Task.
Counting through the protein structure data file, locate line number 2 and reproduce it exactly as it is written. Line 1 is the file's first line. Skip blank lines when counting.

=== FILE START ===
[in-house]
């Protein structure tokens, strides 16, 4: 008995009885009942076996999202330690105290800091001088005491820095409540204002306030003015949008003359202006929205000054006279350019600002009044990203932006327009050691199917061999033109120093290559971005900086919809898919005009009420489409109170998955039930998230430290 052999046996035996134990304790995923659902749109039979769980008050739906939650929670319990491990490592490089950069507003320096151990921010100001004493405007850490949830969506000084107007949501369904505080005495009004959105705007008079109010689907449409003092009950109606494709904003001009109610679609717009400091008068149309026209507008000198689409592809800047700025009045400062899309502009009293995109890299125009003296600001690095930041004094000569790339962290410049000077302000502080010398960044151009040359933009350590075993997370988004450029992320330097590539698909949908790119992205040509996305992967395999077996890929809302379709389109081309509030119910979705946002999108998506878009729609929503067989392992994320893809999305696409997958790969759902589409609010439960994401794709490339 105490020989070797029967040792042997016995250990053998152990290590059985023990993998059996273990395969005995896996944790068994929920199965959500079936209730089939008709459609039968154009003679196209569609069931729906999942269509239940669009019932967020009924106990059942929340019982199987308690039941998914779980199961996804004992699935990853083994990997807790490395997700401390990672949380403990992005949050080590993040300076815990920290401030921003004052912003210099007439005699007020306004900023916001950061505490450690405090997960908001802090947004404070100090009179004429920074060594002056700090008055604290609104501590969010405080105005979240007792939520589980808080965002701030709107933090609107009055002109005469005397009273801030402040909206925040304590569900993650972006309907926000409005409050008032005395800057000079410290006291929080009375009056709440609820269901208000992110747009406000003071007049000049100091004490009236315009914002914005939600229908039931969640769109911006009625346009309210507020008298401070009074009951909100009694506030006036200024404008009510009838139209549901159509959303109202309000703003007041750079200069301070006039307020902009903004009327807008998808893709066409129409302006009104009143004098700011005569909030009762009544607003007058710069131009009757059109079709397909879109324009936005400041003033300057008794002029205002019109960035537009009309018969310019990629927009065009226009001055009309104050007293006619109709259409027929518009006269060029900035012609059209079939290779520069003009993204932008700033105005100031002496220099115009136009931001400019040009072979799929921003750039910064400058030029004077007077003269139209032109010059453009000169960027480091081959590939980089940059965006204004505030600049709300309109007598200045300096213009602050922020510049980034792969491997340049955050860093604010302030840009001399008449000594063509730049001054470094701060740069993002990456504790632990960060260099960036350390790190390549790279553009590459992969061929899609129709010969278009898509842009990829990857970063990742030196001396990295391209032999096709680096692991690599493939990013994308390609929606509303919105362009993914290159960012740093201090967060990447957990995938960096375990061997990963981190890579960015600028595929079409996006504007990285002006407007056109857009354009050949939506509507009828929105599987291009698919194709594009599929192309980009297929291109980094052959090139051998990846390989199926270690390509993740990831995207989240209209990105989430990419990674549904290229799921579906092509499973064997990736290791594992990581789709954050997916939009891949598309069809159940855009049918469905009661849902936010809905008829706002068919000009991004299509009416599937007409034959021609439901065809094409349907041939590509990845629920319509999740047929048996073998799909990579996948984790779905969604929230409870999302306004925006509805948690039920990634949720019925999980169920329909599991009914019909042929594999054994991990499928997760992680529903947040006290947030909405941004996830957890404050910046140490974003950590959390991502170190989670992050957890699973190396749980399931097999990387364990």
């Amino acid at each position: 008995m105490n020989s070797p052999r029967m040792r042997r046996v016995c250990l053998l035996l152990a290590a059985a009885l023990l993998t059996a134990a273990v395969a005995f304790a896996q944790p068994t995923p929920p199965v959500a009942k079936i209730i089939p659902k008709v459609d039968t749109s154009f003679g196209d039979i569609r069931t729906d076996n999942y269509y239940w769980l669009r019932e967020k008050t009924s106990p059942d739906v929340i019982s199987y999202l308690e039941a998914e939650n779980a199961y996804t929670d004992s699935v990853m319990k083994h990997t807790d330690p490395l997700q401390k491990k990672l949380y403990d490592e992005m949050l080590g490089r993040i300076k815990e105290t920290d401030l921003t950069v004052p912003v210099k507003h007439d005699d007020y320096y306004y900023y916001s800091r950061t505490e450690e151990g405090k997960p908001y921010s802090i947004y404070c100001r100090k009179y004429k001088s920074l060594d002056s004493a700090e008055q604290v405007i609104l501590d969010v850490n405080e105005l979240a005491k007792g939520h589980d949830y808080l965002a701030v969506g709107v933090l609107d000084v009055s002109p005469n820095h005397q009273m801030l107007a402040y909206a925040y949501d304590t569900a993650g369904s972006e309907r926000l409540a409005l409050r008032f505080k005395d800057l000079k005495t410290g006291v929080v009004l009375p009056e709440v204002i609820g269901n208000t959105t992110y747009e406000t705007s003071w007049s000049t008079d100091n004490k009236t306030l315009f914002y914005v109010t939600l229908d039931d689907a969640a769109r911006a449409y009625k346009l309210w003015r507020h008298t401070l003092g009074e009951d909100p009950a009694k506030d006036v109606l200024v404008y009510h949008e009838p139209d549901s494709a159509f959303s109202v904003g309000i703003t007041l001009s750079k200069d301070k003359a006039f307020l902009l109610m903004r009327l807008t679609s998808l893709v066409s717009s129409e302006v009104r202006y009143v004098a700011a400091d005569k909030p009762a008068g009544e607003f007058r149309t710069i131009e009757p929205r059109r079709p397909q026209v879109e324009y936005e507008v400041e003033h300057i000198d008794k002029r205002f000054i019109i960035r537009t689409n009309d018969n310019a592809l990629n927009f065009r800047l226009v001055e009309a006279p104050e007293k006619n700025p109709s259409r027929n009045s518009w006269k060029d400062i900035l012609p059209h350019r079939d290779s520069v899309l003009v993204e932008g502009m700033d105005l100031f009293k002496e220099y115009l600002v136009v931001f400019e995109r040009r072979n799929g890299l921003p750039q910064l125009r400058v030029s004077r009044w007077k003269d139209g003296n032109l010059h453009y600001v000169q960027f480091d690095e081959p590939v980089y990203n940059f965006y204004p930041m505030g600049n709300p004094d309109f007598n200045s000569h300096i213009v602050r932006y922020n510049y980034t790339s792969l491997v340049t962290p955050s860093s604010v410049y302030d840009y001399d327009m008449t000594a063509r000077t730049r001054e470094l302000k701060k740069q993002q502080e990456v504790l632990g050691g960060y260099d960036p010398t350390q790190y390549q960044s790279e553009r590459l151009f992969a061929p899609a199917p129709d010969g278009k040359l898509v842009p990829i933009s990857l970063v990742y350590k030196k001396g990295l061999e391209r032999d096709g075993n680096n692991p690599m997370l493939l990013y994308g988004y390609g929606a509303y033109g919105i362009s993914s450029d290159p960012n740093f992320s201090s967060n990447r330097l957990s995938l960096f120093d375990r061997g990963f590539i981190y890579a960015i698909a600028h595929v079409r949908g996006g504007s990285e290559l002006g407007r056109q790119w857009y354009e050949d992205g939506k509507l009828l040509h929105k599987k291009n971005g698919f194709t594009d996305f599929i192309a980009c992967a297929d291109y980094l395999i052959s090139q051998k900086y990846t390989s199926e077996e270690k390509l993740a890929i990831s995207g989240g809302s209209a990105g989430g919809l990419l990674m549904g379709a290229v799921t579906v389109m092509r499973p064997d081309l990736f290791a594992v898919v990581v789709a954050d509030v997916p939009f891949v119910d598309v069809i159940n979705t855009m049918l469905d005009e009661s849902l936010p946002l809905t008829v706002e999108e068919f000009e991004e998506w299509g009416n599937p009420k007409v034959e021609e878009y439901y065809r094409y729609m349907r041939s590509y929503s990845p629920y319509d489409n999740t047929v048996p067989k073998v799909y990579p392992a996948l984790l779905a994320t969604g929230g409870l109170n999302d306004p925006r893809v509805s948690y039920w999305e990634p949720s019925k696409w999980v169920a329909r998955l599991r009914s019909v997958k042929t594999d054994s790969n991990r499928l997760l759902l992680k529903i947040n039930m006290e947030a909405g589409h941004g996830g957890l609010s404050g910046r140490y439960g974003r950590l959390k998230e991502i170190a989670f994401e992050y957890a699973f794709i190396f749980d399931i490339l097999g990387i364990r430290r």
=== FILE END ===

């Protein structure tokens, strides 16, 4: 008995009885009942076996999202330690105290800091001088005491820095409540204002306030003015949008003359202006929205000054006279350019600002009044990203932006327009050691199917061999033109120093290559971005900086919809898919005009009420489409109170998955039930998230430290 052999046996035996134990304790995923659902749109039979769980008050739906939650929670319990491990490592490089950069507003320096151990921010100001004493405007850490949830969506000084107007949501369904505080005495009004959105705007008079109010689907449409003092009950109606494709904003001009109610679609717009400091008068149309026209507008000198689409592809800047700025009045400062899309502009009293995109890299125009003296600001690095930041004094000569790339962290410049000077302000502080010398960044151009040359933009350590075993997370988004450029992320330097590539698909949908790119992205040509996305992967395999077996890929809302379709389109081309509030119910979705946002999108998506878009729609929503067989392992994320893809999305696409997958790969759902589409609010439960994401794709490339 105490020989070797029967040792042997016995250990053998152990290590059985023990993998059996273990395969005995896996944790068994929920199965959500079936209730089939008709459609039968154009003679196209569609069931729906999942269509239940669009019932967020009924106990059942929340019982199987308690039941998914779980199961996804004992699935990853083994990997807790490395997700401390990672949380403990992005949050080590993040300076815990920290401030921003004052912003210099007439005699007020306004900023916001950061505490450690405090997960908001802090947004404070100090009179004429920074060594002056700090008055604290609104501590969010405080105005979240007792939520589980808080965002701030709107933090609107009055002109005469005397009273801030402040909206925040304590569900993650972006309907926000409005409050008032005395800057000079410290006291929080009375009056709440609820269901208000992110747009406000003071007049000049100091004490009236315009914002914005939600229908039931969640769109911006009625346009309210507020008298401070009074009951909100009694506030006036200024404008009510009838139209549901159509959303109202309000703003007041750079200069301070006039307020902009903004009327807008998808893709066409129409302006009104009143004098700011005569909030009762009544607003007058710069131009009757059109079709397909879109324009936005400041003033300057008794002029205002019109960035537009009309018969310019990629927009065009226009001055009309104050007293006619109709259409027929518009006269060029900035012609059209079939290779520069003009993204932008700033105005100031002496220099115009136009931001400019040009072979799929921003750039910064400058030029004077007077003269139209032109010059453009000169960027480091081959590939980089940059965006204004505030600049709300309109007598200045300096213009602050922020510049980034792969491997340049955050860093604010302030840009001399008449000594063509730049001054470094701060740069993002990456504790632990960060260099960036350390790190390549790279553009590459992969061929899609129709010969278009898509842009990829990857970063990742030196001396990295391209032999096709680096692991690599493939990013994308390609929606509303919105362009993914290159960012740093201090967060990447957990995938960096375990061997990963981190890579960015600028595929079409996006504007990285002006407007056109857009354009050949939506509507009828929105599987291009698919194709594009599929192309980009297929291109980094052959090139051998990846390989199926270690390509993740990831995207989240209209990105989430990419990674549904290229799921579906092509499973064997990736290791594992990581789709954050997916939009891949598309069809159940855009049918469905009661849902936010809905008829706002068919000009991004299509009416599937007409034959021609439901065809094409349907041939590509990845629920319509999740047929048996073998799909990579996948984790779905969604929230409870999302306004925006509805948690039920990634949720019925999980169920329909599991009914019909042929594999054994991990499928997760992680529903947040006290947030909405941004996830957890404050910046140490974003950590959390991502170190989670992050957890699973190396749980399931097999990387364990």